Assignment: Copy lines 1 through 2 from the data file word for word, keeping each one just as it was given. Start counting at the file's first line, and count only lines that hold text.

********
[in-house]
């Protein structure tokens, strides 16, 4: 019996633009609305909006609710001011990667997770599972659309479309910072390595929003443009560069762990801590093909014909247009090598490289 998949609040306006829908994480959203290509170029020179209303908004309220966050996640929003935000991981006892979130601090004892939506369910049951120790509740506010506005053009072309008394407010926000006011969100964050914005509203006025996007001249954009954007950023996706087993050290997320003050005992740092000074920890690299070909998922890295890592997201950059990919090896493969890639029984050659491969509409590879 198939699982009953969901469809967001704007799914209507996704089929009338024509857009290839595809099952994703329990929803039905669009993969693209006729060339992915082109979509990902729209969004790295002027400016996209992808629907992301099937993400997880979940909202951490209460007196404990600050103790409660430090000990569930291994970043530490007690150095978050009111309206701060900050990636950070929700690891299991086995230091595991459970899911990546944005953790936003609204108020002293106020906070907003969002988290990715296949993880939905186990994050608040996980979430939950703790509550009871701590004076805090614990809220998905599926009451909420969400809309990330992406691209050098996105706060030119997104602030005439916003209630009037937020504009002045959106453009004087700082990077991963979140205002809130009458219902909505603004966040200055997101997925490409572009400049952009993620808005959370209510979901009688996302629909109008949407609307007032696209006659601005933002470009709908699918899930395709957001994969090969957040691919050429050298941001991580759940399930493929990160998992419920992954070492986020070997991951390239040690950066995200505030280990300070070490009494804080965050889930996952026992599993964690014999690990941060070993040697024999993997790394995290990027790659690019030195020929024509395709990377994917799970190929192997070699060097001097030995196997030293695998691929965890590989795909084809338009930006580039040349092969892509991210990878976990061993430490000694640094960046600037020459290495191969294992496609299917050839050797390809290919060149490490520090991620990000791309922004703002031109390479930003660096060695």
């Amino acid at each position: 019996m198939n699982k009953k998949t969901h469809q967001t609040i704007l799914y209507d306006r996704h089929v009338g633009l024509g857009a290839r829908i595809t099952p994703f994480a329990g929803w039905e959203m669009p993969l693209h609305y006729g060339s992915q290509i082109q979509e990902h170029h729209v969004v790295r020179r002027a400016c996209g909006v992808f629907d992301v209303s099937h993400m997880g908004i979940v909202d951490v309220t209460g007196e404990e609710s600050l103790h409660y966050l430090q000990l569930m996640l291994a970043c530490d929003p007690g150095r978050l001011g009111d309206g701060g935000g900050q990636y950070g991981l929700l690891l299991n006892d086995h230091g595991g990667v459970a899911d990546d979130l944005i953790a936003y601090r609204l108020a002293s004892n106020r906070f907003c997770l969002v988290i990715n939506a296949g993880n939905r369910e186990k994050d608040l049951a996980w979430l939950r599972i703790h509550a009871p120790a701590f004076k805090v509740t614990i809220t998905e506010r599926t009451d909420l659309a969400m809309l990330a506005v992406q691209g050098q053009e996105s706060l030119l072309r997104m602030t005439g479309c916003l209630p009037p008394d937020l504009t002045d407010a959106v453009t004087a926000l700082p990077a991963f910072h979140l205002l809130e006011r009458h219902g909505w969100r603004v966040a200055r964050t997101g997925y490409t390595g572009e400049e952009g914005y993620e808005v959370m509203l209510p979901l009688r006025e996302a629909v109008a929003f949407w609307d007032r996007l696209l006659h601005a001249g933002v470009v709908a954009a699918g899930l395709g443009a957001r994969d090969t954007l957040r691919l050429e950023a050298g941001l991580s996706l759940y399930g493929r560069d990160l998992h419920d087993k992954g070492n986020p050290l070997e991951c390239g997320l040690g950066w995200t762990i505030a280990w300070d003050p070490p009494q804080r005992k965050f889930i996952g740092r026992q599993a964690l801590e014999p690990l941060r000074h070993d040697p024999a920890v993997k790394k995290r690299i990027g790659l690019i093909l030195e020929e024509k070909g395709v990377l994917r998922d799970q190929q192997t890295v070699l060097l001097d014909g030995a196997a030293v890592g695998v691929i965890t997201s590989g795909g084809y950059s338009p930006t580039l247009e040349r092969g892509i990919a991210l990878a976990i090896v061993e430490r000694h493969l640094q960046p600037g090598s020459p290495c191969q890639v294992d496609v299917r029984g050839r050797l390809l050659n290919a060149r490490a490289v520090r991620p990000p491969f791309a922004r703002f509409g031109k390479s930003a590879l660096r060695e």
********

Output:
[in-house]
């Protein structure tokens, strides 16, 4: 019996633009609305909006609710001011990667997770599972659309479309910072390595929003443009560069762990801590093909014909247009090598490289 998949609040306006829908994480959203290509170029020179209303908004309220966050996640929003935000991981006892979130601090004892939506369910049951120790509740506010506005053009072309008394407010926000006011969100964050914005509203006025996007001249954009954007950023996706087993050290997320003050005992740092000074920890690299070909998922890295890592997201950059990919090896493969890639029984050659491969509409590879 198939699982009953969901469809967001704007799914209507996704089929009338024509857009290839595809099952994703329990929803039905669009993969693209006729060339992915082109979509990902729209969004790295002027400016996209992808629907992301099937993400997880979940909202951490209460007196404990600050103790409660430090000990569930291994970043530490007690150095978050009111309206701060900050990636950070929700690891299991086995230091595991459970899911990546944005953790936003609204108020002293106020906070907003969002988290990715296949993880939905186990994050608040996980979430939950703790509550009871701590004076805090614990809220998905599926009451909420969400809309990330992406691209050098996105706060030119997104602030005439916003209630009037937020504009002045959106453009004087700082990077991963979140205002809130009458219902909505603004966040200055997101997925490409572009400049952009993620808005959370209510979901009688996302629909109008949407609307007032696209006659601005933002470009709908699918899930395709957001994969090969957040691919050429050298941001991580759940399930493929990160998992419920992954070492986020070997991951390239040690950066995200505030280990300070070490009494804080965050889930996952026992599993964690014999690990941060070993040697024999993997790394995290990027790659690019030195020929024509395709990377994917799970190929192997070699060097001097030995196997030293695998691929965890590989795909084809338009930006580039040349092969892509991210990878976990061993430490000694640094960046600037020459290495191969294992496609299917050839050797390809290919060149490490520090991620990000791309922004703002031109390479930003660096060695």